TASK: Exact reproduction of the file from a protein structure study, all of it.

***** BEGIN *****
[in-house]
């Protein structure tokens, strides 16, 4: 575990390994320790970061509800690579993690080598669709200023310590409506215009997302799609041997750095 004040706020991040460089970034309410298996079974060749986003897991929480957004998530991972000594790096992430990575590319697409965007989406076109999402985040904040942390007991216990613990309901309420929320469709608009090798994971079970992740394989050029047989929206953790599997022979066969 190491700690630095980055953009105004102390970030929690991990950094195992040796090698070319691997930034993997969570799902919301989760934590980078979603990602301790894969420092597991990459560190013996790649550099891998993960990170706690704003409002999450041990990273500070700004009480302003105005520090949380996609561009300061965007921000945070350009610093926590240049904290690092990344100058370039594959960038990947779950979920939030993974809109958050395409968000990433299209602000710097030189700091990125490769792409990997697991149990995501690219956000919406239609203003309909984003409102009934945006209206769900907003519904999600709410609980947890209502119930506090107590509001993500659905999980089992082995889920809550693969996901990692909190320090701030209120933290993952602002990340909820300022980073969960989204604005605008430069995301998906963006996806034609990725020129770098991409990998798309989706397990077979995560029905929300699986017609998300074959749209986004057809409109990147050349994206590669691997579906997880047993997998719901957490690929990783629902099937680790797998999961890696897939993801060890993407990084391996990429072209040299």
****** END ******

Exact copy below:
[in-house]
């Protein structure tokens, strides 16, 4: 575990390994320790970061509800690579993690080598669709200023310590409506215009997302799609041997750095 004040706020991040460089970034309410298996079974060749986003897991929480957004998530991972000594790096992430990575590319697409965007989406076109999402985040904040942390007991216990613990309901309420929320469709608009090798994971079970992740394989050029047989929206953790599997022979066969 190491700690630095980055953009105004102390970030929690991990950094195992040796090698070319691997930034993997969570799902919301989760934590980078979603990602301790894969420092597991990459560190013996790649550099891998993960990170706690704003409002999450041990990273500070700004009480302003105005520090949380996609561009300061965007921000945070350009610093926590240049904290690092990344100058370039594959960038990947779950979920939030993974809109958050395409968000990433299209602000710097030189700091990125490769792409990997697991149990995501690219956000919406239609203003309909984003409102009934945006209206769900907003519904999600709410609980947890209502119930506090107590509001993500659905999980089992082995889920809550693969996901990692909190320090701030209120933290993952602002990340909820300022980073969960989204604005605008430069995301998906963006996806034609990725020129770098991409990998798309989706397990077979995560029905929300699986017609998300074959749209986004057809409109990147050349994206590669691997579906997880047993997998719901957490690929990783629902099937680790797998999961890696897939993801060890993407990084391996990429072209040299």